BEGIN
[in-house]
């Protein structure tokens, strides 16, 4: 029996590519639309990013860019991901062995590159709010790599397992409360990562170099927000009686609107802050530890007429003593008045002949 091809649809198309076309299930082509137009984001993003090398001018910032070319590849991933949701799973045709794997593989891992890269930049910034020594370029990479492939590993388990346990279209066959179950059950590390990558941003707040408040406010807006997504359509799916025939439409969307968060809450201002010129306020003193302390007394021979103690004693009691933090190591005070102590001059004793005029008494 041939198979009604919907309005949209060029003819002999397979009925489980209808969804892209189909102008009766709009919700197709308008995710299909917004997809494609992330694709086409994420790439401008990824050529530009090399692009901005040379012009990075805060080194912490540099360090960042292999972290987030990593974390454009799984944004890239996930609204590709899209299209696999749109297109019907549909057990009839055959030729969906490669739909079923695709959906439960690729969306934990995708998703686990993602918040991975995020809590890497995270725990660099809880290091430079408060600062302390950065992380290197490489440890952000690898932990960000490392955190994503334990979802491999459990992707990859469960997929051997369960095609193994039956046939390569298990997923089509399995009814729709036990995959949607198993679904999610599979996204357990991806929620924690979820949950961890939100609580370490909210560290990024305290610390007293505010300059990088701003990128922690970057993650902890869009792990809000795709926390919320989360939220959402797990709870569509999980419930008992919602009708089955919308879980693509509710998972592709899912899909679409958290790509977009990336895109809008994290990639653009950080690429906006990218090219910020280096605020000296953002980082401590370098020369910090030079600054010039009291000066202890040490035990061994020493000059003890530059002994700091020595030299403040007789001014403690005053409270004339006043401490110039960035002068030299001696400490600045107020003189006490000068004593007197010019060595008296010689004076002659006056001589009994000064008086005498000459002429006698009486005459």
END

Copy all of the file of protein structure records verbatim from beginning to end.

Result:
[in-house]
């Protein structure tokens, strides 16, 4: 029996590519639309990013860019991901062995590159709010790599397992409360990562170099927000009686609107802050530890007429003593008045002949 091809649809198309076309299930082509137009984001993003090398001018910032070319590849991933949701799973045709794997593989891992890269930049910034020594370029990479492939590993388990346990279209066959179950059950590390990558941003707040408040406010807006997504359509799916025939439409969307968060809450201002010129306020003193302390007394021979103690004693009691933090190591005070102590001059004793005029008494 041939198979009604919907309005949209060029003819002999397979009925489980209808969804892209189909102008009766709009919700197709308008995710299909917004997809494609992330694709086409994420790439401008990824050529530009090399692009901005040379012009990075805060080194912490540099360090960042292999972290987030990593974390454009799984944004890239996930609204590709899209299209696999749109297109019907549909057990009839055959030729969906490669739909079923695709959906439960690729969306934990995708998703686990993602918040991975995020809590890497995270725990660099809880290091430079408060600062302390950065992380290197490489440890952000690898932990960000490392955190994503334990979802491999459990992707990859469960997929051997369960095609193994039956046939390569298990997923089509399995009814729709036990995959949607198993679904999610599979996204357990991806929620924690979820949950961890939100609580370490909210560290990024305290610390007293505010300059990088701003990128922690970057993650902890869009792990809000795709926390919320989360939220959402797990709870569509999980419930008992919602009708089955919308879980693509509710998972592709899912899909679409958290790509977009990336895109809008994290990639653009950080690429906006990218090219910020280096605020000296953002980082401590370098020369910090030079600054010039009291000066202890040490035990061994020493000059003890530059002994700091020595030299403040007789001014403690005053409270004339006043401490110039960035002068030299001696400490600045107020003189006490000068004593007197010019060595008296010689004076002659006056001589009994000064008086005498000459002429006698009486005459």